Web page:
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Star Trek Deep Space Nine: The Alternate

"One of the Bajoran science probes recently scanned a planet about six light years from the wormhole. It picked up some very unique and familiar DNA patterns. Patterns very much like my own, Commander. Doctor Mora thinks he may have discovered the origin of my people. Of me."

How do you react when the man who raised you in a lab, two steps away from a Petri dish solution, suddenly shows up at your full time and highly demanding job on a space station? Then what do you do when he offers you the key to your own soul?

I think Odo is one of my favorite DS9 characters by now, after Kira. We already knew that he suffered mockery and oppression at the hands of the Cardassians. This episode takes it up a notch by showing us he wasn't only mocked and oppressed by one race, he was "benevolently" tested and treated like a lab rat. If you were ever wondering how and why he might have chosen at one point to work for the Cardassians, it's here: they might be a little bit worse, but at heart Odo's experiences must make him question whether either the Bajorans or Cardassians were better. Wasn't this the man who made him learn that Cardassian Neck Trick?

Is the alien he encounters with Dr. Mora another creature from Odo's origin planet, a random phage from some other Gamma Quadrant world, or something entirely different? We never really find out; for this episode at least, the alien metamorphic thingy is simply a deus ex machina for two far more vital events: Odo's reconciliation with his inner anger at the oppression of his "childhood" in the Alpha Quadrant, and Dr. Mora's recognition of the inhumanity of his own actions.

Dr. Mora's a paradox in speech and action. His careful scientific analysis of Odo's relationships with the crew, his job, and his self are balanced by the hypocrisy of what he represents. Isn't Mora also having difficulty reconciling that, through it all, he somehow became a parent? How many of his actions were inspired by his internal resistance to that very unscientific idea? As a researcher myself I'm grateful research now embraces the inclusion of the researcher and rejects the illusion of quantitative objectivity for a more nuanced approach. In biology and chemistry, however, de facto is often ipso facto. But then rarely is a scientific subject as contextualized as Odo is.

How realistic is the gas that attacked our hero, and could he become the monster we saw take him over? I don't think so. I think that viruses can put systems on overdrive – and what we saw was a shapeshifter version of a fever and delirium which drove Odo to crime and murder. But still, after all of this, and it was a well-done episode that presented not only what Odo is but a horrific vision of what he could be. Aren't you glad he's on our side? I felt most badly for the alien life that Odo, I guess, killed. We never really found out much about it – but I don't regret learning more about Mora, and hope to see him again.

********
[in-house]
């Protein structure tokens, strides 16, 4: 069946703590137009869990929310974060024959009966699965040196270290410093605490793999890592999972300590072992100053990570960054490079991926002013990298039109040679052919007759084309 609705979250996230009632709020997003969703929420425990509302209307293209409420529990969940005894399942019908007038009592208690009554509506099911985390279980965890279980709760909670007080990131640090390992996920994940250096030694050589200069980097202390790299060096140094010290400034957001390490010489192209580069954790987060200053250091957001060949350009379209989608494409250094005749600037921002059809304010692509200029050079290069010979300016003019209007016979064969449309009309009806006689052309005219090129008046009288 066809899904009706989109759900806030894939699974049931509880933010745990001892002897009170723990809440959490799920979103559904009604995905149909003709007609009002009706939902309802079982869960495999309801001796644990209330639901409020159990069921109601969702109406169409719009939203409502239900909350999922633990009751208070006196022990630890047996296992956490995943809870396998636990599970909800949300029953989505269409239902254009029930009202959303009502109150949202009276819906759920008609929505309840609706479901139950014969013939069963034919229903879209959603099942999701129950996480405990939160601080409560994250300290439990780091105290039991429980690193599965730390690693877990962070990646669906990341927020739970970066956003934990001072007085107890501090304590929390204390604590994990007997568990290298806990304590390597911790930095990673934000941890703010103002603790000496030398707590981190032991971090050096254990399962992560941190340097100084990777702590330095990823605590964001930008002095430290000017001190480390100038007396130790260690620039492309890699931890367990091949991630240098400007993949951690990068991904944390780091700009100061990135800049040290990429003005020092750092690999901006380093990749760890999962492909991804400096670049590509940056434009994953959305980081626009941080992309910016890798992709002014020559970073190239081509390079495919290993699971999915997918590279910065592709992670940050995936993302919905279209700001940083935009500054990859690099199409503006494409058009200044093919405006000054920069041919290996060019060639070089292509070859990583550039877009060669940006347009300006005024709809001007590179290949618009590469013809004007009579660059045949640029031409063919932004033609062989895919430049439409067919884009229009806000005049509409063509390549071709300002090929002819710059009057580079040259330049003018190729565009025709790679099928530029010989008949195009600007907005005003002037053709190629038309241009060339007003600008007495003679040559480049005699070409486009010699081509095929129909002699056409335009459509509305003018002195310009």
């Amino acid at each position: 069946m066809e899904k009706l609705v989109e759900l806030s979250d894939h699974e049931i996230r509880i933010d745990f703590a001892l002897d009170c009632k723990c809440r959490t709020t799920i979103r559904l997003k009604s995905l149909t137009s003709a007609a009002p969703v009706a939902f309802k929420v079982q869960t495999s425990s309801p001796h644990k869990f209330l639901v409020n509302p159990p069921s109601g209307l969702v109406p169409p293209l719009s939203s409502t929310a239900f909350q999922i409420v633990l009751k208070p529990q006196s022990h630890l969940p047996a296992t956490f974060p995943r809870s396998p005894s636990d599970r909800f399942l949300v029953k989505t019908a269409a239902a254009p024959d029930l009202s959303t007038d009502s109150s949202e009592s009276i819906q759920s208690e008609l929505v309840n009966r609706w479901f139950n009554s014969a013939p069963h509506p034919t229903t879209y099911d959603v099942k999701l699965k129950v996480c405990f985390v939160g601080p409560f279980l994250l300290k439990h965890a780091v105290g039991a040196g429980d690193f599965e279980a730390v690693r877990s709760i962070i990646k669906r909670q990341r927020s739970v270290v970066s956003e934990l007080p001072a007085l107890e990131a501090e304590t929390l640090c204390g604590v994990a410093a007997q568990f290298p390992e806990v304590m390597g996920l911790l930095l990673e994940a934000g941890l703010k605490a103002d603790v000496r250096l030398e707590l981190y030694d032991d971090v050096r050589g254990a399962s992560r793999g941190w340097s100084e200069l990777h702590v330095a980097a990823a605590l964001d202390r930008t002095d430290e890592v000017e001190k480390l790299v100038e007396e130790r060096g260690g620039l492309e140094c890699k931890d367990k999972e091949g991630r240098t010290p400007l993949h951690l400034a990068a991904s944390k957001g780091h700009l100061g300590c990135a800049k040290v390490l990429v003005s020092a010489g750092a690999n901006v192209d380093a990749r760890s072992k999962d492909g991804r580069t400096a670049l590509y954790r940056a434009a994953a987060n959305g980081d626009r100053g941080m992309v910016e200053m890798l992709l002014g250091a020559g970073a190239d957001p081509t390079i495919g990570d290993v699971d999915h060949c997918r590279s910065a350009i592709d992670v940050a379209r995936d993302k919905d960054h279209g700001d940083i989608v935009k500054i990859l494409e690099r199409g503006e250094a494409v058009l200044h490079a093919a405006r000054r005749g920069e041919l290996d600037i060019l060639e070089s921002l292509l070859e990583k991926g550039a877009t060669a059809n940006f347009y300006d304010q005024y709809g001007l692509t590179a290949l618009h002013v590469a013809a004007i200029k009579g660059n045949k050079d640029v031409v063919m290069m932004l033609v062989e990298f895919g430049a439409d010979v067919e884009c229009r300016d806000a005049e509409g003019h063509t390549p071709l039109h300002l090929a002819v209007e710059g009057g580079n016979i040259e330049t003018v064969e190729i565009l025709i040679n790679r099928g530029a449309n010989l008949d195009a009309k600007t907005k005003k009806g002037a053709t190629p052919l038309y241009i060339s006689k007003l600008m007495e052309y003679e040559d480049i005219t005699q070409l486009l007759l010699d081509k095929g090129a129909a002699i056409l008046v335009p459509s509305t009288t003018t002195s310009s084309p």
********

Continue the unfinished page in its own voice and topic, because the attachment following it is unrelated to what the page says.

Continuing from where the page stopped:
Bits and Pieces

Taken by themselves, the individual pieces of Odo-transformations don't seem that impressive, but when you watch them as part of the story, they just work. I think this is because who Odo is and what his limitations are – including the famous pail – have now become a clear and dependable part of the series mythology, letting the writers play with them.

I thought I'd seen Dr. Mora elsewhere – and after a little research I think it was on Quantum Leap. I recognized how much Odo had made himself look like Mora in the very first second – great work.


Mora: Still having trouble with social integration?
Odo: I integrate as much as I want to.
Mora: Define as much as I want to.
Odo: As much as I want to means, as much as I want to.

Sisko: You've studied that whole Klingon opera for the music test on Friday?
Jake: I'm going to ace the test, Dad, I promise.
Sisko: This isn't about tests, Jake. This is about learning. You can't learn to appreciate Klingon opera by cramming for the exam the night before.
Jake: What am I ever going to use Klingon opera for?
Sisko: Well, first of all, you don't know what you're going to be when you grow up. You may discover along the way that you want to be a musician, or you may find yourself among some Klingons in a job somewhere.
Jake: Dad, even if I did, they wouldn't be going around singing operas.


I liked this episode a lot - even though I felt teased by the revelation of Odo's origin. What we got was backstory about his childhood, and it was a great story. Three out of three half-full buckets.

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